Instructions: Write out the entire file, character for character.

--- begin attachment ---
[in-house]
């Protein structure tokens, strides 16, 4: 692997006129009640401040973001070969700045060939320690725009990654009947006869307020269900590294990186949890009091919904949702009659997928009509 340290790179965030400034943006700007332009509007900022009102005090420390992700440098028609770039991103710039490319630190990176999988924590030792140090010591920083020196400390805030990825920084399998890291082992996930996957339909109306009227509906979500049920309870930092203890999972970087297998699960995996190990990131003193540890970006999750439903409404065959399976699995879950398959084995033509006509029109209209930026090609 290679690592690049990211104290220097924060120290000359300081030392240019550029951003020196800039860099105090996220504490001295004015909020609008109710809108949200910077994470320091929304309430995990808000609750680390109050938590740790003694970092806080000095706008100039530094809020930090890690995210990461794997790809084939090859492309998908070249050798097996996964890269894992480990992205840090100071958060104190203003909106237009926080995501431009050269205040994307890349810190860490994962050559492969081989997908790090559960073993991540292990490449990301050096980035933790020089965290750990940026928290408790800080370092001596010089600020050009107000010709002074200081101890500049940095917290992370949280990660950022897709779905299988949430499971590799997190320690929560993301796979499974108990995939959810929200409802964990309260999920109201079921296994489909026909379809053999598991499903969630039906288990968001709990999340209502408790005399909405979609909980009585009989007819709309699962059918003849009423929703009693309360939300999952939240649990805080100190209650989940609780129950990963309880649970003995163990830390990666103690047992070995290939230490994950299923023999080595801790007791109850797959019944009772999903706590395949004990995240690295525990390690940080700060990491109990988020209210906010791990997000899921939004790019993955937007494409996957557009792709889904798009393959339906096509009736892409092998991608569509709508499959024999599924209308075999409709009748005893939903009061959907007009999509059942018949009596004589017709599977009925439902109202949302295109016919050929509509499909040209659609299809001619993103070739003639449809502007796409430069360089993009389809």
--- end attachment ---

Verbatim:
[in-house]
């Protein structure tokens, strides 16, 4: 692997006129009640401040973001070969700045060939320690725009990654009947006869307020269900590294990186949890009091919904949702009659997928009509 340290790179965030400034943006700007332009509007900022009102005090420390992700440098028609770039991103710039490319630190990176999988924590030792140090010591920083020196400390805030990825920084399998890291082992996930996957339909109306009227509906979500049920309870930092203890999972970087297998699960995996190990990131003193540890970006999750439903409404065959399976699995879950398959084995033509006509029109209209930026090609 290679690592690049990211104290220097924060120290000359300081030392240019550029951003020196800039860099105090996220504490001295004015909020609008109710809108949200910077994470320091929304309430995990808000609750680390109050938590740790003694970092806080000095706008100039530094809020930090890690995210990461794997790809084939090859492309998908070249050798097996996964890269894992480990992205840090100071958060104190203003909106237009926080995501431009050269205040994307890349810190860490994962050559492969081989997908790090559960073993991540292990490449990301050096980035933790020089965290750990940026928290408790800080370092001596010089600020050009107000010709002074200081101890500049940095917290992370949280990660950022897709779905299988949430499971590799997190320690929560993301796979499974108990995939959810929200409802964990309260999920109201079921296994489909026909379809053999598991499903969630039906288990968001709990999340209502408790005399909405979609909980009585009989007819709309699962059918003849009423929703009693309360939300999952939240649990805080100190209650989940609780129950990963309880649970003995163990830390990666103690047992070995290939230490994950299923023999080595801790007791109850797959019944009772999903706590395949004990995240690295525990390690940080700060990491109990988020209210906010791990997000899921939004790019993955937007494409996957557009792709889904798009393959339906096509009736892409092998991608569509709508499959024999599924209308075999409709009748005893939903009061959907007009999509059942018949009596004589017709599977009925439902109202949302295109016919050929509509499909040209659609299809001619993103070739003639449809502007796409430069360089993009389809």